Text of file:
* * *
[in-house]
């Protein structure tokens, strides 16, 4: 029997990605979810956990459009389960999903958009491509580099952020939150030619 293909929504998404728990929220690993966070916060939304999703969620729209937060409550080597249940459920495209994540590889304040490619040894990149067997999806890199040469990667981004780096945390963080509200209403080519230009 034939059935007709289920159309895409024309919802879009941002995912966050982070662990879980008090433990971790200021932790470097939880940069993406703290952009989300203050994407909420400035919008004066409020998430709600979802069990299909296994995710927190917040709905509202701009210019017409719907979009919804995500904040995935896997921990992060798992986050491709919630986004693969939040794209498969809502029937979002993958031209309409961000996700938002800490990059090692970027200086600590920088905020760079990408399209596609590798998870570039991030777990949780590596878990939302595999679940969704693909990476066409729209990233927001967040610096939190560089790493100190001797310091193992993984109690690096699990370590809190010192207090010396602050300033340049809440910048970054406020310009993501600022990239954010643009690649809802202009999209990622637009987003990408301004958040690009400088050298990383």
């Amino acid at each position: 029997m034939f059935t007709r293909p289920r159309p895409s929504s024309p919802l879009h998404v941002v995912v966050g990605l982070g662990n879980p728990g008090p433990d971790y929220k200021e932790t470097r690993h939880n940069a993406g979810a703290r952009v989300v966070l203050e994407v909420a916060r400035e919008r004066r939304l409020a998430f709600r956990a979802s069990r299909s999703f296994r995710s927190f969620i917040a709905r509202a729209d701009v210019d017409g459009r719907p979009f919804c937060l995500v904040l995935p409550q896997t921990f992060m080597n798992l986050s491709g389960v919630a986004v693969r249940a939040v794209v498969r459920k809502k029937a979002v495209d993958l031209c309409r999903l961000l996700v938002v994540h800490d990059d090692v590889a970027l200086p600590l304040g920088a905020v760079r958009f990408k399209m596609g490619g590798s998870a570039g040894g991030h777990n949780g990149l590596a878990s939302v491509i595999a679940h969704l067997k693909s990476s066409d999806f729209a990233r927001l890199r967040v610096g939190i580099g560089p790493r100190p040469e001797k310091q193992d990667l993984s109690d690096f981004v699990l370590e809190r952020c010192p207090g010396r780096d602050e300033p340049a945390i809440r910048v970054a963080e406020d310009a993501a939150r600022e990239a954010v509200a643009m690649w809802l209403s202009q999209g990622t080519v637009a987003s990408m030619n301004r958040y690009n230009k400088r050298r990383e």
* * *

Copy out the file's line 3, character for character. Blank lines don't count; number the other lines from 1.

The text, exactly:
């Amino acid at each position: 029997m034939f059935t007709r293909p289920r159309p895409s929504s024309p919802l879009h998404v941002v995912v966050g990605l982070g662990n879980p728990g008090p433990d971790y929220k200021e932790t470097r690993h939880n940069a993406g979810a703290r952009v989300v966070l203050e994407v909420a916060r400035e919008r004066r939304l409020a998430f709600r956990a979802s069990r299909s999703f296994r995710s927190f969620i917040a709905r509202a729209d701009v210019d017409g459009r719907p979009f919804c937060l995500v904040l995935p409550q896997t921990f992060m080597n798992l986050s491709g389960v919630a986004v693969r249940a939040v794209v498969r459920k809502k029937a979002v495209d993958l031209c309409r999903l961000l996700v938002v994540h800490d990059d090692v590889a970027l200086p600590l304040g920088a905020v760079r958009f990408k399209m596609g490619g590798s998870a570039g040894g991030h777990n949780g990149l590596a878990s939302v491509i595999a679940h969704l067997k693909s990476s066409d999806f729209a990233r927001l890199r967040v610096g939190i580099g560089p790493r100190p040469e001797k310091q193992d990667l993984s109690d690096f981004v699990l370590e809190r952020c010192p207090g010396r780096d602050e300033p340049a945390i809440r910048v970054a963080e406020d310009a993501a939150r600022e990239a954010v509200a643009m690649w809802l209403s202009q999209g990622t080519v637009a987003s990408m030619n301004r958040y690009n230009k400088r050298r990383e």